You may be too busy today, and you also might not have the energy tomorrow- it will always be far easier to find reasons not to take the time, and you may regret that. This experience pushed me to capitalize on a different kind of market segment, despite the worries of bandwidth, a “side gig” founding program that provides opportunities for underserved parts of the community.

The realization of this opportunity is what I consider my biggest achievement as a professional. Every single member of a community is also the steward of it. As entrepreneurs, using our platforms and skills to take the time for someone else provides far more value in the long term because it operates far beyond the startup cost. It follows the non-linear “pay it forward” growth model.

What's one of the hardest things that comes with being a business owner?

Starting any business is a difficult venture. How often can you count on the consistency of the market for any extended period of time? Likely not often, and to top it off, you have no idea what difficulties you might find along the way. There are no guarantees, but you have to pay to play. Nothing ventured, nothing gained. Find patience and perseverance, don’t jump ship at the first sign of a storm, and count on your people. The caveat there is to try and find the good ones.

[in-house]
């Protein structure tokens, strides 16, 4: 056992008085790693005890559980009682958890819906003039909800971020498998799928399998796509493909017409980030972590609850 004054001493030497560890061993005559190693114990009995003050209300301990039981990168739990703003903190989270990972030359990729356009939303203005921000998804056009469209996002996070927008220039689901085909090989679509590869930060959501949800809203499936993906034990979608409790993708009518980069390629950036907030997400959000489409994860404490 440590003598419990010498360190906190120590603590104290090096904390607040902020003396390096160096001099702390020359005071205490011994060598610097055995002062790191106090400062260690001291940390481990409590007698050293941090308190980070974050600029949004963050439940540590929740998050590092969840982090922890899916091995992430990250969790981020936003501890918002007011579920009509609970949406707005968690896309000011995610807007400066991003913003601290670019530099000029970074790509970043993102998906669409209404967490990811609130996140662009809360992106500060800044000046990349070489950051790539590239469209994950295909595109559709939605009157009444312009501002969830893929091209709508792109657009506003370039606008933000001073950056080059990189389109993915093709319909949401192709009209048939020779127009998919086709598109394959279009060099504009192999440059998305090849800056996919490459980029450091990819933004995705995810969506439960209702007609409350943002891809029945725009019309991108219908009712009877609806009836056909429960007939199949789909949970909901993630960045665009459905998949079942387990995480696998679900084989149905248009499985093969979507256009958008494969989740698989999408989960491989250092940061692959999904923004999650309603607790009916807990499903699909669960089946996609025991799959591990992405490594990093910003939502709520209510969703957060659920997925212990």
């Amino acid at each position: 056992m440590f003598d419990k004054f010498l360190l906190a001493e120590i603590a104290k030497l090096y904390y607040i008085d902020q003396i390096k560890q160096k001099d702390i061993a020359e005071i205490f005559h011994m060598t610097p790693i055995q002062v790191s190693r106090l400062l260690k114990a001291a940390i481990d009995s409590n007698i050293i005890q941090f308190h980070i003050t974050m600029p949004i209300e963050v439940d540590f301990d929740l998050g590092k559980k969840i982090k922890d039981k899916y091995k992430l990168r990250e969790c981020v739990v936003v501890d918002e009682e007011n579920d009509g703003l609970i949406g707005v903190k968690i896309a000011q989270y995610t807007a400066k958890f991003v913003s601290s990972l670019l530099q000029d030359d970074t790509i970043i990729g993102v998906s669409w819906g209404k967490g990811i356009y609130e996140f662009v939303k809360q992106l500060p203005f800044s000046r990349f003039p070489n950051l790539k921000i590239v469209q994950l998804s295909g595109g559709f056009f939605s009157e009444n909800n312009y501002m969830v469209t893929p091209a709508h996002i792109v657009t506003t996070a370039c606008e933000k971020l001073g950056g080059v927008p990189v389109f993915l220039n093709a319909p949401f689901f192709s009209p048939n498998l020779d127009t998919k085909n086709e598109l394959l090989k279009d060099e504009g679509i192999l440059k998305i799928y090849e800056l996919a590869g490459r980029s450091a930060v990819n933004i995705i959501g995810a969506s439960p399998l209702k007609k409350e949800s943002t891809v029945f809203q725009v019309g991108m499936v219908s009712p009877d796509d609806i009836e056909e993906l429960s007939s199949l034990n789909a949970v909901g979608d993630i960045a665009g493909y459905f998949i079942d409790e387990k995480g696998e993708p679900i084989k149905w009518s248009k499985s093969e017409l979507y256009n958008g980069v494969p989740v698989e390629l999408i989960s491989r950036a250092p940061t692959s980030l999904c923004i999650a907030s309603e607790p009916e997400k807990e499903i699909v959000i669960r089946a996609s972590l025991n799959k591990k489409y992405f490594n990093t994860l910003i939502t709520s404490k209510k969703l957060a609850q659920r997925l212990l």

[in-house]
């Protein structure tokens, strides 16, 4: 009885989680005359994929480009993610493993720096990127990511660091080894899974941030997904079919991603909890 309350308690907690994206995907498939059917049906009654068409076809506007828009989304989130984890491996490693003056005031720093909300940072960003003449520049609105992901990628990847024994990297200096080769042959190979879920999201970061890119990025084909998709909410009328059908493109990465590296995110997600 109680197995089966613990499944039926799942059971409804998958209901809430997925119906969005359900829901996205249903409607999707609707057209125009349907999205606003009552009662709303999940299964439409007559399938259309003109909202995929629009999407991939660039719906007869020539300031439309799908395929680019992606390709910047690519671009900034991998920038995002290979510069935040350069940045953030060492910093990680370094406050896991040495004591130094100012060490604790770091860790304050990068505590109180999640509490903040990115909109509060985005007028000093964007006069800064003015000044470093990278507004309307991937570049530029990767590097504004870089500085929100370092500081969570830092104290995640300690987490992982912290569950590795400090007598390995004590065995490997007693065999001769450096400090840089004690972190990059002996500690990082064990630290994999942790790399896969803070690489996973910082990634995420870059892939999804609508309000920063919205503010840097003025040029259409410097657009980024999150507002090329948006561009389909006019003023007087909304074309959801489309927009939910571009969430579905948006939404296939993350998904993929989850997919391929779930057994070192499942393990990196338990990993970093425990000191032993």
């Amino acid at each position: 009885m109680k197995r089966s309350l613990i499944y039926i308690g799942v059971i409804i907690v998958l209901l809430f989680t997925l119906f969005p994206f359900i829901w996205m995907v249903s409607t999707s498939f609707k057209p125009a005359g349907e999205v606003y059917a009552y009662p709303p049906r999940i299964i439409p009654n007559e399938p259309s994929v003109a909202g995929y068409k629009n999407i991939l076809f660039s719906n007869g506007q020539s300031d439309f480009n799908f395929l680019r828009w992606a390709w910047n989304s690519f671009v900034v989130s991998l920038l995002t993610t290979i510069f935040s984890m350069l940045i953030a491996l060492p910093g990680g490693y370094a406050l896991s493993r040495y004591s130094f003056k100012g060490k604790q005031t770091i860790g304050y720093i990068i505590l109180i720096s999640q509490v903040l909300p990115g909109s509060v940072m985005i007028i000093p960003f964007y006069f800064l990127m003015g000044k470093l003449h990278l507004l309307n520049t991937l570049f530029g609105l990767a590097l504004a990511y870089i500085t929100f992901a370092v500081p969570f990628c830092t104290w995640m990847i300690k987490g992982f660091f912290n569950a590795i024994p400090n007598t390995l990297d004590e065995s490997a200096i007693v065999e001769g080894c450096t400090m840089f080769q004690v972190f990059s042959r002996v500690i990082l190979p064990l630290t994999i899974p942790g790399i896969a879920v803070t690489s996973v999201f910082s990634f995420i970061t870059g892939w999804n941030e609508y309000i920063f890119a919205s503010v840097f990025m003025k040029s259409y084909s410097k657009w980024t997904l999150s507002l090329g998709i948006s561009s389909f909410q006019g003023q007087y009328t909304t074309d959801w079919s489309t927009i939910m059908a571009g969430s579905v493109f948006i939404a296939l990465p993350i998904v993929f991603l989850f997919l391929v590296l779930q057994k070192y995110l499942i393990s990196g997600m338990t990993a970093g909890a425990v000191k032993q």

“People want to do business with people they like.” A good manager of mine once told me that, so why not be somebody people want to do business with? Care about your employees. Treat them well. Care about your customers. Treat them well too. People will go to bat for you, but be somebody worth going to bat for, and remember that you may need to do the same for someone else one day. We’re all people. It will be hard to remember this when the going is tough, and you’re up against deadlines and hard numbers. Remember that there’s a big difference between who you are in crisis and who you are when thriving. This goes for everybody else too. Find patience and perseverance, even when it’s hard.